Why and where to buy in northern Spain
The central north of Spain is a region that many of us pass through, or over, or even sail into, but few British people buy in. Could that be about to change? There are excellent reasons to buy in the regions of Navarra, La Rioja and the Basque Country. From the “best beach in Europe”, to the flavours of Spain’s great restaurants and wine growing regions, to the mountains of the Pyrenees and its stunning foothills, welcome to northern Spain.
They may be three of Spain’s smallest regions, but La Rioja, the Basque Country and Navarra have a lot going for them, and could be increasing popular in the years ahead. Part of that is down to how easy it is to get to them by car, boat or train. For those who are concerned about the ecological impact of flying, until we know that electric planes are a goer these northern areas will certainly appeal.
But aside from that, northern Spain has other advantages too. If you prefer cooler temperatures and experiencing all four seasons, being able to speak Spanish without someone replying in English, and enjoying a more traditional Spanish lifestyle, this is the place for you.
The landscape varies from peaks reaching nearly 2,500 metres, to thick forests and sandy beaches with crashing Atlantic waves. Some of Spain’s best wines are made here and the mountains offer a vast range of activities throughout the year. This is “authentic” Spain, where it will be very useful to speak Spanish – although you can soon learn once you’re here. The Basques have their own language, Euskara, one of the oldest on the planet and not easy to learn – though many do.
So where will you look for a home here?
Most of us have heard of Rioja wine, but did you know that its name is derived from the Spanish name for river, rio, and the river that runs through the area, named the Oja. Hence, Rioja. It’s the smallest of Spain’s regions, with just over 300,000 people, and is landlocked between the Basque Country, Navarra, Aragon and Castile and Léon.
The two main rivers are the mighty Ebro and the River Oja. The region is also notable thanks to the several dinosaur footprints that have been found here. The climate is continental, with average temperatures ranging from 12 to 32°C, with 300 to 600 mm of rain annually. The mountains make up a large part of La Rioja with the highest peak being 2,000metres high.
Oak, beech and pine grow in the highlands whilst there is good pasture on the lower slopes for sheep and cattle. It’s mainly an agricultural region, with family farms producing chorizo, the famous Spanish spicy sausage, among its tasty specialities. Plus of course, its famous wineries.
The gently rolling green hills and pace of life here will suit those who are looking for a peaceful existence in the countryside. It’s also perfect for outdoor pursuits like horse riding, fishing, hiking and nature. Skiing is possible too and there is a strong drive towards eco-tourism.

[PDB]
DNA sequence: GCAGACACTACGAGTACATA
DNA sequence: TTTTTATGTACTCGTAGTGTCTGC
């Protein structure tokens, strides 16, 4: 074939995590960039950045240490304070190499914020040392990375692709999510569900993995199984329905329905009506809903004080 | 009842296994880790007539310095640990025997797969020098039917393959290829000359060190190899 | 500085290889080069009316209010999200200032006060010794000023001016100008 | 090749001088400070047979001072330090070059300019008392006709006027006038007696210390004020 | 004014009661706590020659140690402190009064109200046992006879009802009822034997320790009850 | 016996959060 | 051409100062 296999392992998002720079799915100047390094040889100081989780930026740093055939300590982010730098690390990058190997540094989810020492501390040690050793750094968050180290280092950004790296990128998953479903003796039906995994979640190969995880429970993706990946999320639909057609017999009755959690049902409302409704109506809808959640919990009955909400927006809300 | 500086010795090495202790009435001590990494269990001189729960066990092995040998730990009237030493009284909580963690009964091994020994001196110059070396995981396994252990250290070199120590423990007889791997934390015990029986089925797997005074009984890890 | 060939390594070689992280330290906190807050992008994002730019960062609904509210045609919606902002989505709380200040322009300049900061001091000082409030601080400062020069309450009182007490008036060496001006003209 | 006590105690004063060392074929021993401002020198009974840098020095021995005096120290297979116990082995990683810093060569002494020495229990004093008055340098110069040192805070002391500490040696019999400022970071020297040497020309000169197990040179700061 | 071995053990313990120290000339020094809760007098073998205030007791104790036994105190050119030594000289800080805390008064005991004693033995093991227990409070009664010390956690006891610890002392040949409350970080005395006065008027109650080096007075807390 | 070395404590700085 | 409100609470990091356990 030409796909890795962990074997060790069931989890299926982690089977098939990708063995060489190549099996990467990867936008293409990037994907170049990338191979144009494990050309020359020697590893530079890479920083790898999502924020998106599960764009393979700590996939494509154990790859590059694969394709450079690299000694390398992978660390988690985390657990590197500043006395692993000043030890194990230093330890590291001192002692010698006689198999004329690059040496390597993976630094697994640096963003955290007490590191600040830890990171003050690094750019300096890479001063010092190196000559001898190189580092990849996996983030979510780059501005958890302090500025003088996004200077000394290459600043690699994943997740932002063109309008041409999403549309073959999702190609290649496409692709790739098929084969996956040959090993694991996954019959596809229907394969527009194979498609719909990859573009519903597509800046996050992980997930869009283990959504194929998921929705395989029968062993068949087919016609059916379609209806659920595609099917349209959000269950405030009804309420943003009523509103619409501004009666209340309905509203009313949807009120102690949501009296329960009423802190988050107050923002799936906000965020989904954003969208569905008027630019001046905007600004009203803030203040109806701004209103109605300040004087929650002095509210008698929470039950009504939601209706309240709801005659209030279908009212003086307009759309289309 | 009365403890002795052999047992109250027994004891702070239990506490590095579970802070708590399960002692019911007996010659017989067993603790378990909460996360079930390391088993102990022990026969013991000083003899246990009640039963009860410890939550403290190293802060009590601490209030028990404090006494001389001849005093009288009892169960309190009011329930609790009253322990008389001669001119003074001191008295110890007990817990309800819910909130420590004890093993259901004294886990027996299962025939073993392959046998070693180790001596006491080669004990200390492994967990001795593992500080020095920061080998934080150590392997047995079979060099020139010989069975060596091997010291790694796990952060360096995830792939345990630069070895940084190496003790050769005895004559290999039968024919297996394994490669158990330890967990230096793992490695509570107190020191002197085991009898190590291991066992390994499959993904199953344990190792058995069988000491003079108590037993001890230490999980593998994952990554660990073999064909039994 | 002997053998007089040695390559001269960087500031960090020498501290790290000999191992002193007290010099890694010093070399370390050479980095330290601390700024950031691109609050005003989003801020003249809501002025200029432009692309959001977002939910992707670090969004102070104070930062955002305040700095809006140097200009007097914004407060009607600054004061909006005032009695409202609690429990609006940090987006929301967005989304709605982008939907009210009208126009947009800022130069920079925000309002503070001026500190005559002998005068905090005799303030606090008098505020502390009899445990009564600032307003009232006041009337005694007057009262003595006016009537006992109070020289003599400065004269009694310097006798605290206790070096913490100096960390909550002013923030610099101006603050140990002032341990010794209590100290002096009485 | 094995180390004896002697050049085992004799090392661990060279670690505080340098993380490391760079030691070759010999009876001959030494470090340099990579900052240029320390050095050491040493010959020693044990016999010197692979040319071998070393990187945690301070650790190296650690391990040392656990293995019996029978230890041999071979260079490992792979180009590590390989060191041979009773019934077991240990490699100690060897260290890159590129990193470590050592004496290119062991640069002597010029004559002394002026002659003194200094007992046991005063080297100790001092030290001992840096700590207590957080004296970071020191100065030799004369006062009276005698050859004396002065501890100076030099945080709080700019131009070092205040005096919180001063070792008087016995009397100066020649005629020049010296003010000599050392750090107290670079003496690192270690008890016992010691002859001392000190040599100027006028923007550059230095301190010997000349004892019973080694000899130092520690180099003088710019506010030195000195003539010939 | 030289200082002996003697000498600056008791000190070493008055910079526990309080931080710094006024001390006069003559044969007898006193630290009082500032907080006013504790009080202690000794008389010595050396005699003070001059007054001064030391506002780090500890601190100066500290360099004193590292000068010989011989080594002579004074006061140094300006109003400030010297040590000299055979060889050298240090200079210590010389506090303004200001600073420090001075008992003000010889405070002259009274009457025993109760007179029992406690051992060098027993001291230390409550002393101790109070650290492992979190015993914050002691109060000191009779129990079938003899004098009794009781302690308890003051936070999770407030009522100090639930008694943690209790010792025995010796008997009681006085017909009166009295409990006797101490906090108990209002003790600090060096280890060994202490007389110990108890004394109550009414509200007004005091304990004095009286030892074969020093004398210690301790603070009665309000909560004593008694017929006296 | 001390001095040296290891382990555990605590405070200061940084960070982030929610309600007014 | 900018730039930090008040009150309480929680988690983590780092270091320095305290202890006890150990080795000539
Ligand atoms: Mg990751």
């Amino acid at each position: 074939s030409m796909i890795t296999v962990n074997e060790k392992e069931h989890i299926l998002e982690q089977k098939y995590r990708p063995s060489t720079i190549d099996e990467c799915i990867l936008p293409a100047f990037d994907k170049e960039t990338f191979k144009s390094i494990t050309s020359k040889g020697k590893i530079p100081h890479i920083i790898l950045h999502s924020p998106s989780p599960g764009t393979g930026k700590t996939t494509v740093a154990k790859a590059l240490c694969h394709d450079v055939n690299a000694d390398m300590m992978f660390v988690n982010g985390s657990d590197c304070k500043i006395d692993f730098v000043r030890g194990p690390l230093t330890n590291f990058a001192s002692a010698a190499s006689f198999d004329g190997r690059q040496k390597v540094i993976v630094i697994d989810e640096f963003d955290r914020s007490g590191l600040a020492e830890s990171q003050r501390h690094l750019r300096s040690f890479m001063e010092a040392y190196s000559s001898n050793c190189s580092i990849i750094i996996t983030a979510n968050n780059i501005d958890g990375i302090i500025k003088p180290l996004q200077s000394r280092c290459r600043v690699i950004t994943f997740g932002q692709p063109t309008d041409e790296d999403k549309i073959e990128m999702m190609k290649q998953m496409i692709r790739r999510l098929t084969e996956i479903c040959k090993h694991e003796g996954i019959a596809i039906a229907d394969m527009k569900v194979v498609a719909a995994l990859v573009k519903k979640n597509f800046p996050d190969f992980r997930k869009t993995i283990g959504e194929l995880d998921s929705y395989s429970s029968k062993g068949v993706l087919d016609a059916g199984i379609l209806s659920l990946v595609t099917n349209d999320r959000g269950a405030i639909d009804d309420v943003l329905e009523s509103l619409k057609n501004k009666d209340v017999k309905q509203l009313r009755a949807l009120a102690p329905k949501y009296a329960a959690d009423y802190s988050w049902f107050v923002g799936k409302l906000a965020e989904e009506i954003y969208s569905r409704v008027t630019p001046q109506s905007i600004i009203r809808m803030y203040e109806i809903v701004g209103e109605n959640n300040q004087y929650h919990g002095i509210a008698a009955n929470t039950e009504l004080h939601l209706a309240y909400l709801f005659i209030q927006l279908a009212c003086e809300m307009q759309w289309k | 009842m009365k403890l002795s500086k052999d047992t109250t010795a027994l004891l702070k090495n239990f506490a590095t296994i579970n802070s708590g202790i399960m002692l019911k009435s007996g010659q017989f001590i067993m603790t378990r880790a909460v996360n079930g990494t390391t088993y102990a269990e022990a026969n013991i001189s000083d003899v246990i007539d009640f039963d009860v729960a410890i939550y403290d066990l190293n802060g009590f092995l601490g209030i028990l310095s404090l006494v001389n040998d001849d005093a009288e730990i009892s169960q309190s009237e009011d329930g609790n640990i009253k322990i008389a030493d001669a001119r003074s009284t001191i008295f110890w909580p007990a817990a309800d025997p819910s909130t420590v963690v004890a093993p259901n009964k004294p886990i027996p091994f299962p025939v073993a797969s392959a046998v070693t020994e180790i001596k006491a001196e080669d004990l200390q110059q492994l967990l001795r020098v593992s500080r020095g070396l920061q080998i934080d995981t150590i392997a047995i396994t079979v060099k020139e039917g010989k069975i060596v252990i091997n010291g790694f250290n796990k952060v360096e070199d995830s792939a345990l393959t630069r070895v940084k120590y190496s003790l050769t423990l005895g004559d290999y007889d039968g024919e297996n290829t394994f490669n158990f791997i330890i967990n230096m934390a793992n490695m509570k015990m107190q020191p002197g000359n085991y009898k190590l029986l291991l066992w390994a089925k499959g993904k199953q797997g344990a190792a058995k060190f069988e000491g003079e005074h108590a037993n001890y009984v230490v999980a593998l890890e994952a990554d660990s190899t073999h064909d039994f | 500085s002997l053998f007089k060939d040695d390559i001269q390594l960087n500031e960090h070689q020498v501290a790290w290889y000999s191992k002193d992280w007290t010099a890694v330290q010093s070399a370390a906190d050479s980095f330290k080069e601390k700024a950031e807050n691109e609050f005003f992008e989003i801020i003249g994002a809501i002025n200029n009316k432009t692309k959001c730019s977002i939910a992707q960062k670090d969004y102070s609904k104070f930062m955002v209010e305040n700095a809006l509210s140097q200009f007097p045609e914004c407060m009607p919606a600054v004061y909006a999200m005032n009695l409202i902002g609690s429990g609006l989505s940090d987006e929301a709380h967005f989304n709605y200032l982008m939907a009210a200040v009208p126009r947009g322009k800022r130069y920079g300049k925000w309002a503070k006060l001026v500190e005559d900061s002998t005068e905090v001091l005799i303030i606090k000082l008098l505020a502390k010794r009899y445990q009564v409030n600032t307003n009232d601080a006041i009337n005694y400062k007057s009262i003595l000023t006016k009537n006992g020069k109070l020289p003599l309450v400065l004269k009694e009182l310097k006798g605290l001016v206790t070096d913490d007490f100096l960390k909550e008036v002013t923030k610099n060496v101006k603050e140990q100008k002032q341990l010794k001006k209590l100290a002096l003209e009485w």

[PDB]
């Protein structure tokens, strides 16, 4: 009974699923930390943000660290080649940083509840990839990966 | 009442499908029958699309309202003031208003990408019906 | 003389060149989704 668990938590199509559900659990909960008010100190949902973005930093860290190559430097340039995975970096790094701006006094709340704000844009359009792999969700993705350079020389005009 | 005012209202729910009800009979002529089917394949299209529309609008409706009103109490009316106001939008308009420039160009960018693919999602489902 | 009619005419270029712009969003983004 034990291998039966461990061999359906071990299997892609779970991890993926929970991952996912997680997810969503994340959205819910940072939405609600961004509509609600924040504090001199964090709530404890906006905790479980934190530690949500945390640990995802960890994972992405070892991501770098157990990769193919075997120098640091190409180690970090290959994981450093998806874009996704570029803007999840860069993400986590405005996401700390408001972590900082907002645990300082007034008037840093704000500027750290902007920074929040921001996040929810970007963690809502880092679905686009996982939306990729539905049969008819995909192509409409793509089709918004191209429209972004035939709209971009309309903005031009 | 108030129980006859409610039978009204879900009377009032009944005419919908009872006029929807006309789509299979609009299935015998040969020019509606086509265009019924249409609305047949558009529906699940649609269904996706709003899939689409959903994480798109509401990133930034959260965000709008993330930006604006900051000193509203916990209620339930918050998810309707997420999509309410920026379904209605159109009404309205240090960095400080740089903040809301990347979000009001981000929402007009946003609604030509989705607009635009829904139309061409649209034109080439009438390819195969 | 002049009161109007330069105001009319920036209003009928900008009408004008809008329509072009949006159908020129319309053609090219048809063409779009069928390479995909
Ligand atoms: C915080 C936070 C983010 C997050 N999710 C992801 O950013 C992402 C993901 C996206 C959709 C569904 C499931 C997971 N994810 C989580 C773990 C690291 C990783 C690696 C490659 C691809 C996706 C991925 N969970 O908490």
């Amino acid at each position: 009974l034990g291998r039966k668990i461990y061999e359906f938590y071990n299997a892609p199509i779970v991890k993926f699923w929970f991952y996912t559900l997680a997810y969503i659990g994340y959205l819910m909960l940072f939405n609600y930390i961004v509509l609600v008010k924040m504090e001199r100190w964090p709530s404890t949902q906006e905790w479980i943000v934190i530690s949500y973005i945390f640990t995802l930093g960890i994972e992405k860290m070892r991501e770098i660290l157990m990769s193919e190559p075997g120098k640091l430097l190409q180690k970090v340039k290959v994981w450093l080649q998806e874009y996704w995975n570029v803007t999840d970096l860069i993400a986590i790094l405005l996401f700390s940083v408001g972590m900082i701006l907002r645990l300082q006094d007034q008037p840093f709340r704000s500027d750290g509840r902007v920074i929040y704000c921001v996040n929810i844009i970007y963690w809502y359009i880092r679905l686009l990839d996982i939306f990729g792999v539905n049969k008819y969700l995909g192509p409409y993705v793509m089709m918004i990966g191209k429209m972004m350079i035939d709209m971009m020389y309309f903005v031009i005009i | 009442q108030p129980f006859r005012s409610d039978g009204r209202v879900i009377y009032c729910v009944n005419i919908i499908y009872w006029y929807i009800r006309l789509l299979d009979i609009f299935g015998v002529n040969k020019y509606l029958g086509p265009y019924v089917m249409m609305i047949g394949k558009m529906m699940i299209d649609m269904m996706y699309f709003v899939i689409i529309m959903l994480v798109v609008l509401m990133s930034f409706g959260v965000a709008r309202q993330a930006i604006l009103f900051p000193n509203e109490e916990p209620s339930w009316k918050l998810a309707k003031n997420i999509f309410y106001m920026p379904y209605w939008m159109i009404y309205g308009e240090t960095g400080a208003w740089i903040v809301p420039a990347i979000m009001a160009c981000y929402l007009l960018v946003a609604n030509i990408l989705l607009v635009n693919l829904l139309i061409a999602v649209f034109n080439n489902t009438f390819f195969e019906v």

La Rioja offers the best of small Spanish towns. Santo Domingo de Calzada, a walled medieval town, is still a major stop for pilgrims. Briones, a small village stands overlooking a sea of vineyards and Enisco is where dinosaurs lived 120 million years’ ago. It’s certainly a place to explore.
Peaceful, quiet and affordable
The region will appeal to those who are looking for peace and tranquillity. As it is the least populated of all Spain’s regions, with around 65 people per kilometre. Those who seek space and calm, have an interest in wine, or are considering opening a B&B may find that this is perfect for them. In addition, to the wine industry, there are also many natural pursuits such as walking, hiking, horse riding and angling. The region has also long been on the map for travellers, as it lies along the famous pilgrim route to Santiago de Compostela.
This is not a very international area, so speaking Spanish is more or less essential. Work opportunities revolve around everything to do with wine, but there will be the usual teaching jobs, property management and rural tourism opportunities too.
Given the low cost of living, however, it should be possible to live on your UK state pension or on a little freelance work or rental income from the UK.
The closest international airport to the La Rioja region is Madrid Airport, which is around 130 miles away. This connects the region to the UK, the rest of Spain and of course further afield. Several cities across the UK reach Spain through Ryanair, Norwegian Air Shuttle, Monarch, British Airways and many more airlines.
You can reach La Rioja by train from Barcelona, which can be connected to the UK through the Eurostar at Paris. It can take around 12 hours to travel from London St. Pancras to Barcelona.
Where to live
The capital of La Rioja, Logroño is surrounded by nature, national parks and mountains. It’s home to almost half of the population of La Rioja (although that’s still not many people!) and is the shopping and commercial capital. Wine is extremely important to this town as are its tapas bars. There are 50 of them within a four-block area in the centre – which you might see as a challenge! Tapas are called pinchos in Logroño.
Some years ago, Logroño was voted the best place to live in Spain. Much of its charm is in being rather off the beaten track, and of a liveable size. Tourists do come, especially those following the pilgrim route to Santiago de Compostela, but it certainly avoids the negatives of mass tourism.